Person Dies From Shellfish Poisoning In Unalaska, Marking First PSP Death In State Since 2010
Alaska state and local health officials are warning of dangerously high levels of toxins in shellfish, after a person died of paralytic shellfish poisoning from mussels and snails in Unalaska.
"Right now, the levels are high enough that just one mussel could kill someone," said Sarah Spelsberg, a physician assistant at Iliuliuk Family and Health Services.
The state health department announced the death in a prepared statement Wednesday. The person had underlying health conditions that contributed to the death, but the state medical examiner's office confirmed that the primary cause was exposure to the toxins from seafood, the statement said.
This is the first known PSP fatality in Alaska since 2010, although serious illnesses are reported more frequently, the state said. Dating back to 1993, the state has recorded four previous PSP deaths: in 1994, 1997 and two in 2010. There have also been more than 100 non-fatal cases of shellfish poisoning.
The person who died ate the mussels and snails collected from an Unalaska beach July 4. The shellfish were cooked, and the person developed symptoms some four hours after eating.
Blue mussel samples collected from the beach the same day were found to have extremely high toxin levels— more than 100 times higher than the safe limit, the state said. The snail samples also had elevated toxin levels, but not as high as the mussels.
The patient's initial symptoms included tingling fingers, numbness, a floating sensation and vomiting, the state said. Several hours later, the patient reported numbness in their mouth, weakness in their hands and pain in their neck and back.
The patient was transferred to Unalaska's clinic, and later was flown to an Anchorage hospital, where they died.
Two other people ate smaller amounts of the same shellfish but never developed symptoms, according to state health officials.
"When it comes to PSP, you have to medevac this person — that's their only chance," said Spelsberg, the physician assistant. "The problem with this is there's no antidote, so the only thing we can do is be ready to breathe for you if you can't breathe for yourself. And we can be ready to try to help your heart beat if you can't keep your own heart beating. But there's no antidote to this and sometimes there's nothing we can do. You could land in the ICU at the best hospital in the world and they wouldn't be able to save you."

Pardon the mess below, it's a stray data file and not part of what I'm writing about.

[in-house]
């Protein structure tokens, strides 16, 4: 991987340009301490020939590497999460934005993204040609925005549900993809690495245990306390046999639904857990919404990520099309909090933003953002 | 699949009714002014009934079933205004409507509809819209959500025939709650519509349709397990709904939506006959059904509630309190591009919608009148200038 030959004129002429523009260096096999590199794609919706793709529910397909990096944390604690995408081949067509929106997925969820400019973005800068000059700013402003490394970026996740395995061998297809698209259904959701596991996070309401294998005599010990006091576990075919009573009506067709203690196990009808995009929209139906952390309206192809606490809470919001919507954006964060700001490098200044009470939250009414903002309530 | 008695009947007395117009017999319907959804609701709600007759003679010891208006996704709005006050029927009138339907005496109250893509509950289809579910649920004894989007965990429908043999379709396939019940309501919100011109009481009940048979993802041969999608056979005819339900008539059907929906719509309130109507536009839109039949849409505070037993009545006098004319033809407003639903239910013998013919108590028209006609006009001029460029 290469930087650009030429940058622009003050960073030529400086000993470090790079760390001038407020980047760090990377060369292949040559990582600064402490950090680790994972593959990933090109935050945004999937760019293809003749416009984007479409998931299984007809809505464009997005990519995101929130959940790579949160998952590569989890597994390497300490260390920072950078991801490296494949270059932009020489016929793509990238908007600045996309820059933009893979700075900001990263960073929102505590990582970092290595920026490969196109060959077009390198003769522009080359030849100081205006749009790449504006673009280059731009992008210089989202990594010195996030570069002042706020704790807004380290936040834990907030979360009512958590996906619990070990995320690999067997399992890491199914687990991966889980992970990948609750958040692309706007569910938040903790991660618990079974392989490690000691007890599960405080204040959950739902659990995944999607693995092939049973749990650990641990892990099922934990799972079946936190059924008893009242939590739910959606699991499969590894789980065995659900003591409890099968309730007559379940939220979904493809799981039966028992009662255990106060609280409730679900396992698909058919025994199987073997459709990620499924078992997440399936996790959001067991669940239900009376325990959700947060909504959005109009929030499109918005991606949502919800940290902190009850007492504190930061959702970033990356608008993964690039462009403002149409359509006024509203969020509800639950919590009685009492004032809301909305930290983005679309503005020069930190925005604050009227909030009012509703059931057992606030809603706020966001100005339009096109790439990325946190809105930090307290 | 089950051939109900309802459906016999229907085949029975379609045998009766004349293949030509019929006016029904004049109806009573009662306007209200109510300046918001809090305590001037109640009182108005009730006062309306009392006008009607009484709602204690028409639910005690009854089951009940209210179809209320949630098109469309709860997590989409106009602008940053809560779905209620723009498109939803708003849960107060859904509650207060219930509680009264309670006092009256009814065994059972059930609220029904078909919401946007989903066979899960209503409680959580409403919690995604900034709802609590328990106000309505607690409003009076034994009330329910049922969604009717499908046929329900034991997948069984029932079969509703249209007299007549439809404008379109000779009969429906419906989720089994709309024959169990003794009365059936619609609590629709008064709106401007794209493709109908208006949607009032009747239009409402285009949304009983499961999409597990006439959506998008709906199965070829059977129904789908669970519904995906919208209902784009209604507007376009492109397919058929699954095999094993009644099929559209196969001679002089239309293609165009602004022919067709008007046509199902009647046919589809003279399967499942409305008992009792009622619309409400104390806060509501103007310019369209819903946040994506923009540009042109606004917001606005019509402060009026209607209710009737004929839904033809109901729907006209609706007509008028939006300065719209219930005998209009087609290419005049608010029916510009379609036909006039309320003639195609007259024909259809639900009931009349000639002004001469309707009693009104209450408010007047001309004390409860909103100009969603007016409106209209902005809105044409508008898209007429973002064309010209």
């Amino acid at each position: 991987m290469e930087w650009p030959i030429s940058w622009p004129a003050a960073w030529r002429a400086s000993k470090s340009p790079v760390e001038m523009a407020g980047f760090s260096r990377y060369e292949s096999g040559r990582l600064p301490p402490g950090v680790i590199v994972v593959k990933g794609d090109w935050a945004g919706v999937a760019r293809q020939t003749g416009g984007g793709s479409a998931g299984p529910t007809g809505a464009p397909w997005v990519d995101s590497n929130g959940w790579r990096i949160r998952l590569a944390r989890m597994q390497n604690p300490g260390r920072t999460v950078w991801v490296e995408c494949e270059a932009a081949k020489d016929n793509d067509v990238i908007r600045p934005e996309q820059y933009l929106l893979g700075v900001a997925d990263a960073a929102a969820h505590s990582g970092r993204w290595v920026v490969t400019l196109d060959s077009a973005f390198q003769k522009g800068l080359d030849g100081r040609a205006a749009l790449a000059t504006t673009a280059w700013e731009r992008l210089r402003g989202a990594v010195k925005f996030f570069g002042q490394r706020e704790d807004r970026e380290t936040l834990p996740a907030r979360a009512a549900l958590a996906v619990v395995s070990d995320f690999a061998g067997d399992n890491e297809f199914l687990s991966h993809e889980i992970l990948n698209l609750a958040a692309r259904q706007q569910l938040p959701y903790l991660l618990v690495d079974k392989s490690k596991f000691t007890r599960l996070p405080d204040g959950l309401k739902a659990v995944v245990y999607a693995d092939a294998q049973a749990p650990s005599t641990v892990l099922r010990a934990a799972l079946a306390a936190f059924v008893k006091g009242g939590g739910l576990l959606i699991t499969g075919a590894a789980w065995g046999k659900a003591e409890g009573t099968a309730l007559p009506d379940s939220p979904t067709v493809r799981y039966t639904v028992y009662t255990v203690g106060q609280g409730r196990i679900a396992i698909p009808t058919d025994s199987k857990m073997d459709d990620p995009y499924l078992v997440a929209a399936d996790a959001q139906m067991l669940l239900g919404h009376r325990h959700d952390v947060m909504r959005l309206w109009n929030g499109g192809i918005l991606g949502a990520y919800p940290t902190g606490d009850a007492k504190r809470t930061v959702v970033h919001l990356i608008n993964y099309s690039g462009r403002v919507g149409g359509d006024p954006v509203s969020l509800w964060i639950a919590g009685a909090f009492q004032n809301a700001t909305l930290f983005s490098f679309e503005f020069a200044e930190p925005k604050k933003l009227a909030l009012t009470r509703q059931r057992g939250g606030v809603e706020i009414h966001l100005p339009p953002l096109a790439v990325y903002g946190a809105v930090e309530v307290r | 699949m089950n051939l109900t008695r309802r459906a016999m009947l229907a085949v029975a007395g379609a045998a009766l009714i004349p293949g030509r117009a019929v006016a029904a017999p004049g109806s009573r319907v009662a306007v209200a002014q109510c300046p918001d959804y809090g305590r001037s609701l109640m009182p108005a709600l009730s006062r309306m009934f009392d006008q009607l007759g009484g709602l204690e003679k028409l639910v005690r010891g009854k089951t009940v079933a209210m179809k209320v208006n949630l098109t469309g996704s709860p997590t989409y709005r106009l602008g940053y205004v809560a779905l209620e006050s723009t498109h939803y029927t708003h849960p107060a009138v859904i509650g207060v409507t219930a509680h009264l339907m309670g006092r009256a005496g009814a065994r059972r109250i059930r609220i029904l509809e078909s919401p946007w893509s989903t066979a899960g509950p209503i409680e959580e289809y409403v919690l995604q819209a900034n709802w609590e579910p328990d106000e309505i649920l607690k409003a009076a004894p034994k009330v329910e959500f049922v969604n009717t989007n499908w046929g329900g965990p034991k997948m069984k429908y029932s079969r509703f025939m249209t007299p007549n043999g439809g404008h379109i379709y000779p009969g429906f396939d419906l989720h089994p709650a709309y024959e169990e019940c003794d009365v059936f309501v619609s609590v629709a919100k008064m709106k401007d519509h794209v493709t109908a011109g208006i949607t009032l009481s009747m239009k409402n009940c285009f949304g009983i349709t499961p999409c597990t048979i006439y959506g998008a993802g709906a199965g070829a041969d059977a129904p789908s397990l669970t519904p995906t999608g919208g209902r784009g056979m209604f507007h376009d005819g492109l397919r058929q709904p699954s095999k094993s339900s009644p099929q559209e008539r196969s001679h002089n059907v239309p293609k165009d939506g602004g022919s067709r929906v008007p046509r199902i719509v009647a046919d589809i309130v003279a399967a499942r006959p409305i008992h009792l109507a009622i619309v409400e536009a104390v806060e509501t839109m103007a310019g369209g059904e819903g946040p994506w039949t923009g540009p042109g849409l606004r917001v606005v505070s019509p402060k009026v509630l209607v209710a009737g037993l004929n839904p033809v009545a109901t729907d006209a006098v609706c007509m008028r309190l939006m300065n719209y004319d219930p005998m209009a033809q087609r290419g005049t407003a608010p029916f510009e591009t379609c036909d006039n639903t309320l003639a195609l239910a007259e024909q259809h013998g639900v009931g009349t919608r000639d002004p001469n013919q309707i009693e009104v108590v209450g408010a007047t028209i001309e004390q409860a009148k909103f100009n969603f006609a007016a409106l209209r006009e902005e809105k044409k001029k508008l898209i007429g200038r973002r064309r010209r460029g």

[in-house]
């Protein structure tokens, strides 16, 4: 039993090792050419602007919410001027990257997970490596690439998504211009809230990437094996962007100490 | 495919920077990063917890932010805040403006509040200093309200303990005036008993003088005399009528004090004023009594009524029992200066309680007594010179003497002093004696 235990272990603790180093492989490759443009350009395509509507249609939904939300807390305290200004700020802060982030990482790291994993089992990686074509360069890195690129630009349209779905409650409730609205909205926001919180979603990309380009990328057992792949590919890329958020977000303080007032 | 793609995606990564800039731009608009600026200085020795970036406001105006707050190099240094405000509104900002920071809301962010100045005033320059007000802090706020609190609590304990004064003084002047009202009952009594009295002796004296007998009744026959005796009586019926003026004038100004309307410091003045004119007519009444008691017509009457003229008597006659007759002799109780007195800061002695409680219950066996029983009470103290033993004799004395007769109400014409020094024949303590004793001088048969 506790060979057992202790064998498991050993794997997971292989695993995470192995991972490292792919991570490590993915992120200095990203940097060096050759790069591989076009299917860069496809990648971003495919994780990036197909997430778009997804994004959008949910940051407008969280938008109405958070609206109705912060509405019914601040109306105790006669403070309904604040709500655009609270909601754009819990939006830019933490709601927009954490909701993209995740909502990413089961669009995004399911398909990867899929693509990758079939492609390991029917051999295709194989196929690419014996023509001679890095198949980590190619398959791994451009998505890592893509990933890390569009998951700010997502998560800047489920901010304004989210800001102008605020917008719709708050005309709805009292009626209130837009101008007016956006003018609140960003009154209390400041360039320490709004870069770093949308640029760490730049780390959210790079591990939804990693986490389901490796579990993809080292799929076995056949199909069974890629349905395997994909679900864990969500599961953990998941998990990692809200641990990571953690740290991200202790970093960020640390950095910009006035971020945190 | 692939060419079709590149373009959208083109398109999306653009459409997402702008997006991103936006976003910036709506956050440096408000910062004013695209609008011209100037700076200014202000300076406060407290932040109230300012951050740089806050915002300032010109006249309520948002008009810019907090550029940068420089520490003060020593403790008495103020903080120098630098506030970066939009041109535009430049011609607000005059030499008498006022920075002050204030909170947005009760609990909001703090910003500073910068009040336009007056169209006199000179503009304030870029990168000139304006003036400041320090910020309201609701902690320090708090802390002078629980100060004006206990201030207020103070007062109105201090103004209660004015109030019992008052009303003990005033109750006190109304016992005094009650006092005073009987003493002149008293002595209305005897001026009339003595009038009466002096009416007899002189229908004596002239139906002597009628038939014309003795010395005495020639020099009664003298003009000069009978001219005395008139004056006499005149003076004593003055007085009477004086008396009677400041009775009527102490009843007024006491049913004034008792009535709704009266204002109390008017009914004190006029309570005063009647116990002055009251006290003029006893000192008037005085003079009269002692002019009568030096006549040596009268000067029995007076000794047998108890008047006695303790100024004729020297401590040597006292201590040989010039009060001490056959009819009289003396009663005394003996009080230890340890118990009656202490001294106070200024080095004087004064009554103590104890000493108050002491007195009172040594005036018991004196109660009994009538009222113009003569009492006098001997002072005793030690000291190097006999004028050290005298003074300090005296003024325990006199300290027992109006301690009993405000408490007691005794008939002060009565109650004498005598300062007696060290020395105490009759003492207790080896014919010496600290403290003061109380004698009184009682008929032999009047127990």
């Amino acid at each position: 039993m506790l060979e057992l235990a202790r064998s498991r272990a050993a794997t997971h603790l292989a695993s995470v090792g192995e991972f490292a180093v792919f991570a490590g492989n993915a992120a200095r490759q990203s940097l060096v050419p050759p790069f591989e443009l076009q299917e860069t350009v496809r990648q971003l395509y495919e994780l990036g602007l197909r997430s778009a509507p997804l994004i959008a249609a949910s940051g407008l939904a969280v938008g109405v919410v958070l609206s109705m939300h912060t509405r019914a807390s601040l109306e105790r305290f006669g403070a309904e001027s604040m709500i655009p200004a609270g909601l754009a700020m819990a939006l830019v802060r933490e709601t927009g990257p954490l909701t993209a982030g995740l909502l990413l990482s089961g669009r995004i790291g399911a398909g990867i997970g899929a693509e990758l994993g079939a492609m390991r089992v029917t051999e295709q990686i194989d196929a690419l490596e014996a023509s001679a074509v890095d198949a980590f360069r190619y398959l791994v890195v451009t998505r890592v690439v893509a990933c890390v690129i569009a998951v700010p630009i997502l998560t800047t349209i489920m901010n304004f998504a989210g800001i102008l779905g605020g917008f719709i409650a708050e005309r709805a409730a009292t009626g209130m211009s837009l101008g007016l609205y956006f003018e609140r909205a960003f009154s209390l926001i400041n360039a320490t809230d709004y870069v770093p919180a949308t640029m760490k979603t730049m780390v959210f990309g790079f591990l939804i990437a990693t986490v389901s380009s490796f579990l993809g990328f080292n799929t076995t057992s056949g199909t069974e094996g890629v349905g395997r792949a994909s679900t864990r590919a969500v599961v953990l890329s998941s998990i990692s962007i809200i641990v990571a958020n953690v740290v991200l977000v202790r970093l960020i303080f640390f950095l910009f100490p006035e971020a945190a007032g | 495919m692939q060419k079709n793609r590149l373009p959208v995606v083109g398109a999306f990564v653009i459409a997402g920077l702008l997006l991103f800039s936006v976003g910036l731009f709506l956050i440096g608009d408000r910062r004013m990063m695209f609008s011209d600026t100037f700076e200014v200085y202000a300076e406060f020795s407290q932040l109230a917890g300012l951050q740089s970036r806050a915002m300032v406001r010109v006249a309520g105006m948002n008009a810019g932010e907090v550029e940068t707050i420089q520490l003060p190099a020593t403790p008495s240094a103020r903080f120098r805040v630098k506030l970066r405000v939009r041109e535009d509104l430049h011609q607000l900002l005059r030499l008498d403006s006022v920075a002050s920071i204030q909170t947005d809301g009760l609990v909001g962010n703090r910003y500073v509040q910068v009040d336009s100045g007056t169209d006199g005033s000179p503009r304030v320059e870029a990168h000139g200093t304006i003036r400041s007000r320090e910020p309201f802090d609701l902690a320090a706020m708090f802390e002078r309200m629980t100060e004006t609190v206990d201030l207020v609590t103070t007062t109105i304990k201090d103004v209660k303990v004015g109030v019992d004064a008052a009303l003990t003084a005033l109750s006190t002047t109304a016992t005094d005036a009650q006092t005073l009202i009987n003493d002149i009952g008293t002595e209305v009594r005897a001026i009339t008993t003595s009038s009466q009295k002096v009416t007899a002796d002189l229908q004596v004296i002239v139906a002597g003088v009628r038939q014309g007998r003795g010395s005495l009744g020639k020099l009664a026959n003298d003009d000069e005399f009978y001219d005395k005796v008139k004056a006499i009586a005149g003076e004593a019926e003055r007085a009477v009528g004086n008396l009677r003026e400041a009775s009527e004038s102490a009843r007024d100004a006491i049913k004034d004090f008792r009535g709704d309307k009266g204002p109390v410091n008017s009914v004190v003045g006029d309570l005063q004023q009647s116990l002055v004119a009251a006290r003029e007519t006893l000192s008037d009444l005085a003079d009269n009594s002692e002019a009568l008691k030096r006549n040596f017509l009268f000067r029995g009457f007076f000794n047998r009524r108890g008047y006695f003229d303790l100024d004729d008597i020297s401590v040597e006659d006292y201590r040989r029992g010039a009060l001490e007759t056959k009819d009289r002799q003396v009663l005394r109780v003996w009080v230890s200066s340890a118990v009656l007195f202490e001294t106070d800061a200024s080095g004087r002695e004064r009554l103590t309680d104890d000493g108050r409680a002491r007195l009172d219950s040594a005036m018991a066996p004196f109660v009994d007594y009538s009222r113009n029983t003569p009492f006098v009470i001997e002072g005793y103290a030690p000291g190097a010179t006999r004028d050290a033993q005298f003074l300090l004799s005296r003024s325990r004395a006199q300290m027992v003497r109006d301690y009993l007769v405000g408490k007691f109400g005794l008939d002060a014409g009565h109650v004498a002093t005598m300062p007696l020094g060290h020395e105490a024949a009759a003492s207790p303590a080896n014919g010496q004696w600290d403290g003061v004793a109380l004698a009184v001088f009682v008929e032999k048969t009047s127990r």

Officials have been monitoring local beaches for PSP since 2009, said Melissa Good, a marine advisory agent with Alaska Sea Grant in Unalaska.
She said there have been a few summers where toxin levels have exceeded the regulatory limit, which the U.S. Food and Drug Administration sets at 80 micrograms per 100 grams of tissue.
A recent report of some of the highest-ever recorded levels of PSP toxins in butter clams taken from the Alaska Peninsula community of King Cove last month prompted officials to test in Unalaska, too, Good said. Test results from Unalaska showed 11,200 micrograms of toxins per 100 grams, she added.
High levels of algal toxins that can cause PSP have also been found recently in shellfish from other Alaska communities.
Those include Craig, Hydaburg, Ketchikan, Kasaan, Juneau and Metlakatla in Southeast Alaska, as well as Kodiak and Chignik Lagoon along the Gulf of Alaska, the state said.
In recent years, communities across the state have reported spikes in toxin levels, possibly related to rising ocean temperatures. That creates a better environment for the algae that produce the toxins—alexandrium catenella in Alaska — to grow year-round, as opposed to only in warmer months, according to some researchers.
Shellfish toxicity can vary by beach, harvest, and mussel bed, and Spelsberg said it's important for people to understand that the toxins cannot be eliminated.
"It's really important that people understand that you can't freeze it out. You can't cook it out. It's a preformed toxin. And once you've ingested it, all we can do is try to keep you alive until you can flush the toxin out," Spelsberg said.
If someone decides to harvest bivalves — that includes mussels, clams, cockles, scallops and rock jingle — in the region, officials highly recommended that they do not immediately consume their harvest. Instead, freeze it and send in a sample to the Alaska Department of Environmental Conservation's lab, said Good.
Prior to sending in samples, contact Matthew Forester, bio-analysis section manager with the DEC's Environmental Health Lab by phone at 375-8204, or by email at Matthew.Forester@Alaska.gov.
"We are deeply saddened by the tragic loss of the community member and our hearts go out to the family and friends," said Melanee Tiura, CEO of IFHS, in a statement. "We, at IFHS, can't stress enough the importance of avoiding harvesting local shellfish without having samples tested for PSP-causing toxins prior to consumption. Please encourage others to do the same."
The state's warnings apply only to non-commercially harvested shellfish, since commercial operations are required to regularly test for toxins.